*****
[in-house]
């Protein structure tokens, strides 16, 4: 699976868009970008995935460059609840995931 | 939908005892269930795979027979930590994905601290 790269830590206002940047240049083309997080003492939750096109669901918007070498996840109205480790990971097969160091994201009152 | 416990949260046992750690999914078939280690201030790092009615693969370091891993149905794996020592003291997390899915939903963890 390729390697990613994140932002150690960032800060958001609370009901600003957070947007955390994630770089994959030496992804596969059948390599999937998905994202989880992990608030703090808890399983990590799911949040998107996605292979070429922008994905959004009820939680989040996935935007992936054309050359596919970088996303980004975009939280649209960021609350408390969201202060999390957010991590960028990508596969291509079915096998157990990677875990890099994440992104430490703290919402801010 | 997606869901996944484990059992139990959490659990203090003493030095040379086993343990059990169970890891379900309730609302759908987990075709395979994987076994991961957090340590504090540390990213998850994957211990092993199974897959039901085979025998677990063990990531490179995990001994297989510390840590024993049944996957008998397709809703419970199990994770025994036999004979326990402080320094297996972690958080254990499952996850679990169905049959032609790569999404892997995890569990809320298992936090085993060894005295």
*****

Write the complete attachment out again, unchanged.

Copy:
[in-house]
């Protein structure tokens, strides 16, 4: 699976868009970008995935460059609840995931 | 939908005892269930795979027979930590994905601290 790269830590206002940047240049083309997080003492939750096109669901918007070498996840109205480790990971097969160091994201009152 | 416990949260046992750690999914078939280690201030790092009615693969370091891993149905794996020592003291997390899915939903963890 390729390697990613994140932002150690960032800060958001609370009901600003957070947007955390994630770089994959030496992804596969059948390599999937998905994202989880992990608030703090808890399983990590799911949040998107996605292979070429922008994905959004009820939680989040996935935007992936054309050359596919970088996303980004975009939280649209960021609350408390969201202060999390957010991590960028990508596969291509079915096998157990990677875990890099994440992104430490703290919402801010 | 997606869901996944484990059992139990959490659990203090003493030095040379086993343990059990169970890891379900309730609302759908987990075709395979994987076994991961957090340590504090540390990213998850994957211990092993199974897959039901085979025998677990063990990531490179995990001994297989510390840590024993049944996957008998397709809703419970199990994770025994036999004979326990402080320094297996972690958080254990499952996850679990169905049959032609790569999404892997995890569990809320298992936090085993060894005295």